3b. Sea to Summit Ultra Sil Compression Sack. I went through two of these. In each case, the strain from my winter sleeping bag seemed to be too much, and one of the straps finally gave way. The second time, I sewed the strap back on with floss, which held through the end of my trek. Seems like the company might need to use stronger thread on the product.
4. Big Agnes Insulated Air Core Sleeping Pad – short. Why, oh why didn’t I listen to forum discussions on White Blaze about this product? This sleeping pad frustrated me to no end. This product annoyed me as much as eating grapes with seeds in them (which, incidentally, is what I’m doing right now). Who in their right minds would buy grapes with seeds? It’s infuriating.
The sleeping pad was fine – great, in fact – for the first 700 or so miles. Then it started leaking air, but I couldn’t figure out where the hole was. I finally realized – with Techie’s help – that it was coming from the area around the vent where you blow the air in. We attempted to seal it with the repair kit I brought specifically for the task, but it didn’t work.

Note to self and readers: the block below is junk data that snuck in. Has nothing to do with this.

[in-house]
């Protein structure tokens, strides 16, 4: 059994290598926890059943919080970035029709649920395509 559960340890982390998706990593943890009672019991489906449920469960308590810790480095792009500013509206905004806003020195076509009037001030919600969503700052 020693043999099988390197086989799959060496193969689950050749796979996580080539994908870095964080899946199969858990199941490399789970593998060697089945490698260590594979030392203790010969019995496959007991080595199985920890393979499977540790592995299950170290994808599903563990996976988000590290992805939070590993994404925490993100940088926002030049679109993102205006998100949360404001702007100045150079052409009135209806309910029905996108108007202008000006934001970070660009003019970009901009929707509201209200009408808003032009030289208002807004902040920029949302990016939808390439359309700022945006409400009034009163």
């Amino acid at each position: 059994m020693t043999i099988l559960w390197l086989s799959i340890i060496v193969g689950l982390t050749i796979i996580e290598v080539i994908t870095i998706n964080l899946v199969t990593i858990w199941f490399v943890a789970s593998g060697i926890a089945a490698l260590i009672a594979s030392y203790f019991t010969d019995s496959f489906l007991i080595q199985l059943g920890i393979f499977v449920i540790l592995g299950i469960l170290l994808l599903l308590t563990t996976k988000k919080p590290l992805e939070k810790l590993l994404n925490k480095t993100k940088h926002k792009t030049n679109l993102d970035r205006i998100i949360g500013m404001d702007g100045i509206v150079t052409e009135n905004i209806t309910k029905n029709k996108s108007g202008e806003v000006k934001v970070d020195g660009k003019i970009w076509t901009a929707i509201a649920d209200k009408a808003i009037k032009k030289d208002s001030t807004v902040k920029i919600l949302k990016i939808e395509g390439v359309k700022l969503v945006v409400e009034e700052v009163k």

When I called Big Agnes, they said they would send me a new one if I sent the old one back. However, the company no longer made the one that I had purchased – the short mummy – so would send me a different model – the short rectangle. I was grateful for the exchange, but the new one ended up being six inches longer than the old one, which takes up significantly more space in a tent (you’d be surprised). But OK, fine, I was happy with my new, comfortable inflatable sleeping pad…until it began to leak about 700 miles later in Massachusetts. One more time; thank you for another exchange, Big Agnes.
Well, when this latest one leaked a couple of weeks from being done with my trek, I decided I’d just sleep flat through the end. And actually, it wasn’t half bad. When the sleeping pad was inflated firmly, I was comfortable. When I was flat, I was comfortable. It was the unpredictability on my hips when it was leaking that caused me discomfort and soreness the day after. So, I’m not positive, but I think for my next hike I’ll use a foam accordian sleeping pad. No chance of it springing a leak, and it’s also about half the weight.